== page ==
|Clair Brothers Audio Systems and HARMAN’s JBL VLA Line Arrays Raise the Roof at
NORTHRIDGE, California – Even by stadium standards, Vancouver, Canada’s BC Place stands out. The newly
renovated stadium boasts the world’s largest cable-supported retractable roof and dominates the city’s False Creek
waterfront like a gigantic glittering jewel set at river’s edge. The renovations include a state-of-the-art audio system,
highlighted by HARMAN’s JBL VLA line arrays installed by Clair Brothers Audio Systems.
BC Place, which reopened on September 30, 2011, is home of the BC Lions of the Canadian Football League and the
Vancouver Whitecaps FC of Major League Soccer, and has hosted year-round major events including the 2010 Winter
Olympics. When owners B.C. Pavilion Corporation (PavCo), decided to renovate BC Place, they knew they had to think
big. Indeed, BC Place has been modernized inside and out–including a massive JBL VLA Series loudspeaker system
comprising no less than 160 JBL VLA601-WRC 3-way line array loudspeakers, making this the largest VLA installation
“We needed loudspeakers that could provide a lot of output and could cover that large space,” noted Jim Devenney,
Senior Engineer, Clair Brothers. “The problem with the older sound system was that the stadium sounded like a cave,
which would have become a much bigger problem after adding millions of cubic feet to the building!”
Clair Brothers chose the VLA601-WRC loudspeakers, which employ three 2431H 1.5-inch exit/3-inch diaphragm highfrequency
horn-loaded compression drivers with a 60-degree horizontal coverage pattern, two CMCD-82H 8-inch-cone
midrange compression drivers and two 2226H 15-inch woofers loaded into JBL’s WRC weatherized enclosures. Derived
from JBL’s VERTEC® Series line array systems, VLA Series loudspeakers are designed to provide high-SPL sound at
throw distances beyond the reach of traditional loudspeaker designs and offer a choice of 30, 60 and 90-degree
horizontal horn coverage patterns.
“We use the VLA Series line arrays in a lot of stadium and arena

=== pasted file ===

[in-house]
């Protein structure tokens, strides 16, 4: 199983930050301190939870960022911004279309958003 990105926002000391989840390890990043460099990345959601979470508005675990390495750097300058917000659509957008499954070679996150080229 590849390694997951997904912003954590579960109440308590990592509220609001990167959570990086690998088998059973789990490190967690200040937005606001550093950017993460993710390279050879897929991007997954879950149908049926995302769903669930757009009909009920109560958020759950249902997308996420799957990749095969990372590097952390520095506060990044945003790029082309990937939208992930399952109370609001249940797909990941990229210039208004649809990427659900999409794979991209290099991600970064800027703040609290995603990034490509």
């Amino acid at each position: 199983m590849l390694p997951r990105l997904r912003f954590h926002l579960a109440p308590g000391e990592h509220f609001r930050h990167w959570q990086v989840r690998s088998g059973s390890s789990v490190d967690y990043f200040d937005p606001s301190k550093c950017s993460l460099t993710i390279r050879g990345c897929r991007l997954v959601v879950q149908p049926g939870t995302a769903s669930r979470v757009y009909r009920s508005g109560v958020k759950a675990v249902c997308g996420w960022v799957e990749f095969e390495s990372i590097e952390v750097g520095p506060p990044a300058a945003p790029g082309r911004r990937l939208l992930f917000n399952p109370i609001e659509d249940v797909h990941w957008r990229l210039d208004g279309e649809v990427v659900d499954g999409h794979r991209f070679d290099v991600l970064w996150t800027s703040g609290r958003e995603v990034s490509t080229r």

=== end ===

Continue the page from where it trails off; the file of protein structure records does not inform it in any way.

projects because of the defined coverage they provide, and
because good articulation is important in spaces like this,”
Installing the speakers was a challenge, according to Devenney.
“We deployed 12 clusters of 11 speakers each, arranged in an
oval ring to cover the seating areas, along with 28 VLA601-WRC’s
under the scoreboard to cover the field,” he said. “In addition, we
placed two JBL PD Series loudspeakers to fill the area underneath
BC Place previously had an inflatable dome roof, with the audio
and lighting equipment hung from the roof. The new retractable
roof has an open space in the middle, and all of the JBL VLA601-
WRC clusters hang off winches. “We had to work closely with all
the other parties involved in the renovation to coordinate the
installation,” Devenney said. “We had very little time to hang the
clusters because they were putting down the artificial turf at the
same time. We actually built the clusters outside of the stadium
and brought them in on a truck to set them up quickly.”
Despite the challenges involved, the project was completed on time and the system provides the requisite combination
of power and smooth coverage. “In the end we came up with an elegant and effective solution to match the expectations
of audiences that visit this impressive facility,” Devenney concluded.
For more information on Clair Brothers please visit www.clairsystems.com.
HARMAN (www.harman.com) designs, manufactures and markets a wide range of audio and infotainment
solutions for the automotive, consumer and professional markets – supported by 15 leading brands, including AKG, Harman Kardon, Infinity, JBL, Lexicon and Mark Levinson. The Company is admired by audiophiles across multiple generations and supports leading professional entertainers and the venues where they perform. More than 25 million automobiles on the road today are equipped with HARMAN audio and infotainment systems. HARMAN has a workforce of about 12,500 people across the Americas, Europe and Asia, and reported net sales of $4.0 billion for twelve months ending September 30, 2011.